In a question related to the cashless society of Earth. I have been wondering, what happens to people that choose not to work, or to join Starfleet? Are they considered enemies of the state and punished somehow? (The Australian Penal colonies spring to mind.) Do people have to work to "better humanity"? Or would these people be labelled in some form of poverty?

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    Soylent Redshirt. – John O Sep 18 '12 at 5:00
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    They open a Creole Kitchen – SWeko Sep 18 '12 at 9:05
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    I do believe that this is touched upon in a few episodes. VOY Non Sequitur springs to mind as one. – user Sep 18 '12 at 9:45
  • @SWeko You might want to propose that as an answer, or at least part of one. If nothing else, it would at least make a good addition (via edit) to David's answer. – Iszi Sep 18 '12 at 12:43
  • @Iszi: added a response that expands on that view – SWeko Sep 18 '12 at 13:42

As somebody pointed out in the other question cashless does not mean that there is no economy, it's just not that important. There are numerous references in all series that imply that there is some sort of credit system, it's just heavily downplayed. Of course that replicating a radish is less expensive that creating a Nebula class starship.

As portrayed, The Federation is a post-scarcity society, i.e. anyone can get the basic (and not so basic) resources for living free of change, as they are cheap and easy to produce (e.g. via replicator). In terms of Maslow's hierarchy of needs the bottom two layers will be automatically fulfilled, and as you can see, they are the only layers that can be accomplished by having money. In such a world much of the strife for bare sustenance will be void, so people will just not care about that, and as a result they will not care about money.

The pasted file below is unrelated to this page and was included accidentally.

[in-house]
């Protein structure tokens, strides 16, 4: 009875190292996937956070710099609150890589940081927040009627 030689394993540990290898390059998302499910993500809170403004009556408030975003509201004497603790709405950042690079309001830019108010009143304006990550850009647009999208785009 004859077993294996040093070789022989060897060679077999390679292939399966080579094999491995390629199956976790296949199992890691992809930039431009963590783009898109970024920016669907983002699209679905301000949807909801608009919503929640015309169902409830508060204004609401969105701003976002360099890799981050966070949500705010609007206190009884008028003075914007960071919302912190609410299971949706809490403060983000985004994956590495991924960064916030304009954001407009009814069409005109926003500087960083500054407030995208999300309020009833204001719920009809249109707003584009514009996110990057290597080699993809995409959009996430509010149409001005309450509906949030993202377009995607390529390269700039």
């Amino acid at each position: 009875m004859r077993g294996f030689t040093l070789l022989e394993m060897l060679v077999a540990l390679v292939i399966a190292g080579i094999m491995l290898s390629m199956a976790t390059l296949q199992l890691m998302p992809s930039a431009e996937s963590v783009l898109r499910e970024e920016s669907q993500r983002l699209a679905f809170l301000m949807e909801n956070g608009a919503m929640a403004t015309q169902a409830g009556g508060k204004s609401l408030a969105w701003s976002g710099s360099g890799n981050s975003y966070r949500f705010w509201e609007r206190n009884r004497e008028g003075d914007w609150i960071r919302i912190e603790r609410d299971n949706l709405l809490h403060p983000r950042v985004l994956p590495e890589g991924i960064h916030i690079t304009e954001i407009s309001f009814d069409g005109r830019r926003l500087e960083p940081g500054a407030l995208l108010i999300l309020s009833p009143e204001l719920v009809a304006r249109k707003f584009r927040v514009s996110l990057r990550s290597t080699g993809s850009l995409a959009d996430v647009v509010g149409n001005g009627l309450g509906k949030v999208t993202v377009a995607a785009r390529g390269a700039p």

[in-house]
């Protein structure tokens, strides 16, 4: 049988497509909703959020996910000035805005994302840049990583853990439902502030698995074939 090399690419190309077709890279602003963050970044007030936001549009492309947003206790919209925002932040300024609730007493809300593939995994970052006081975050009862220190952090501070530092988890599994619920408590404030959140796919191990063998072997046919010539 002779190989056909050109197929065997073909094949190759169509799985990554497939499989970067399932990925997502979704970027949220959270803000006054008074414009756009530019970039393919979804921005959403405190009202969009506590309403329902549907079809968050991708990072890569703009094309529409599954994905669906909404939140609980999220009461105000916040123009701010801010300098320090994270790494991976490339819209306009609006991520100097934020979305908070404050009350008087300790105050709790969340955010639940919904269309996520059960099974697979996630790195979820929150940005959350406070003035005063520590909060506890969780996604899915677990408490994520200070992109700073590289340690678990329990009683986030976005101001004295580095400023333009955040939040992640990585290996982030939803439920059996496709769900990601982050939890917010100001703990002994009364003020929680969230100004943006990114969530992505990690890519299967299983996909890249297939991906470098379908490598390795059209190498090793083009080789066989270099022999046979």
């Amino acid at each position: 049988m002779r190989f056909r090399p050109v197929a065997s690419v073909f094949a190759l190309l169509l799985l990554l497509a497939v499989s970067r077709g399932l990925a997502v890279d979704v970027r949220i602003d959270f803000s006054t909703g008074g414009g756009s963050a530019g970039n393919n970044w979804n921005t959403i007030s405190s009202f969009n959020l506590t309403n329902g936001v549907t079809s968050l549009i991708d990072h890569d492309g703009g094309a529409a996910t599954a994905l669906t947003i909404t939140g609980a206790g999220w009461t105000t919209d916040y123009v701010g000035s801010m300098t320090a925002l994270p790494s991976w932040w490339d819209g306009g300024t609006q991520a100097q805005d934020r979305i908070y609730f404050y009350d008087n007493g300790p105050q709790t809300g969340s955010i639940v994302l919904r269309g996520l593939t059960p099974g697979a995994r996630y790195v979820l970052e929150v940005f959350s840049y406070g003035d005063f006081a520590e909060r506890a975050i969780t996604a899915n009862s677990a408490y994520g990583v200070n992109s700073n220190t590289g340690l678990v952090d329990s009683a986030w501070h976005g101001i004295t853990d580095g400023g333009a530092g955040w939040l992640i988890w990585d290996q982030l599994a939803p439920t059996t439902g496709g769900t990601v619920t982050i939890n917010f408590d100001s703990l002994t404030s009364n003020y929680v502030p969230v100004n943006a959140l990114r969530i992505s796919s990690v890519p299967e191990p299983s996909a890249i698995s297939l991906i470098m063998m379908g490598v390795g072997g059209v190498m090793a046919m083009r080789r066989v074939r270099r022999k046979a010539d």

So, the people (Starfleet or not) are left free to pursue their higher-level needs, like love, fame, glory, curiosity... Picard's brother had a vineyard, Sisko's father opened a Creole restaurant with hand-cooked means, and Picard and Sisko, joined Starfleet.

There's also the never-ending list of assorted scientist that visited the Enterprise trying this or that experiment. The series gives the distinct impression that these are important persons, and that they are the celebrities of the day, implying that the societal emphasis in the Federation would be on self-accomplishment and merit, and not so much on raw bank account size.

Also, my guess would be that there is still some sort of societal pressure to conform to the rules, and have a job, and behave responsibly, it's just not the "do or die" situation of today.

  • Note that the concept of a post-scarcity society is not entirely coherent. Just as with the Culture novels, the issue of land ownership is never addressed. It's clear that some places are particularly desirable to live in, and there are families with great estates. Those locations are still scarce. The same would apply to e.g. good vine growing land in France. There can be more would-be vintners than the land for them. – Marcin Sep 18 '12 at 16:06
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    @Marcin Yes, I say that in Star Trek there is not much scarcity in the land department. The Earth is a large planet, yet I live within walking distance from my job, and pay accordingly. But, if I could use a teleporter to go to work, that would relieve much of the market pressure. Also, I could imagine that in ST having more than you need carries with it a social stigma similar to the hoarders of today (why do they do that to themselves). So, yes, there is more of the product and less of the demand, ergo, no scarcity. – SWeko Sep 18 '12 at 20:43
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    I'm not really clear how this answers the question. The question seems to assert most of the content of this answer: that survival needs are generally met and that, as a result, people are mostly more interested in higher pursuits. But the question asks what happens to those who choose to simply be lazy? Are you saying, "No, nothing bad happens to someone if they decide to sit around drunk all day. They still get their survival needs anyway."? – jpmc26 Aug 29 '14 at 5:02
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    Gene Roddenberry was adamant that there's no money inside the Federation. Supposedly, all references to "credits" relate to interplanetary payments and reference to salaries or wages are intended ironically. – Valorum Dec 13 '14 at 15:53